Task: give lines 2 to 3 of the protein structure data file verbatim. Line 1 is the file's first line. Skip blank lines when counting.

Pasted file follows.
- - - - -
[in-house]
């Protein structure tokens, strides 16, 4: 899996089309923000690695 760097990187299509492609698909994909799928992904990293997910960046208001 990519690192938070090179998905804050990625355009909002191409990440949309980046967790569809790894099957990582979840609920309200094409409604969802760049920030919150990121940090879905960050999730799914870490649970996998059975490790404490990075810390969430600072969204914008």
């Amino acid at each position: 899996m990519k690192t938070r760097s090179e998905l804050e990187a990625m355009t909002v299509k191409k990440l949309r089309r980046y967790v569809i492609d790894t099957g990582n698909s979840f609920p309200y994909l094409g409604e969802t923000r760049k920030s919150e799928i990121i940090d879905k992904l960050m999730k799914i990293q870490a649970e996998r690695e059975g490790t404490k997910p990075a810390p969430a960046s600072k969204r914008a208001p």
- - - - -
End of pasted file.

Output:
């Protein structure tokens, strides 16, 4: 899996089309923000690695 760097990187299509492609698909994909799928992904990293997910960046208001 990519690192938070090179998905804050990625355009909002191409990440949309980046967790569809790894099957990582979840609920309200094409409604969802760049920030919150990121940090879905960050999730799914870490649970996998059975490790404490990075810390969430600072969204914008």
């Amino acid at each position: 899996m990519k690192t938070r760097s090179e998905l804050e990187a990625m355009t909002v299509k191409k990440l949309r089309r980046y967790v569809i492609d790894t099957g990582n698909s979840f609920p309200y994909l094409g409604e969802t923000r760049k920030s919150e799928i990121i940090d879905k992904l960050m999730k799914i990293q870490a649970e996998r690695e059975g490790t404490k997910p990075a810390p969430a960046s600072k969204r914008a208001p």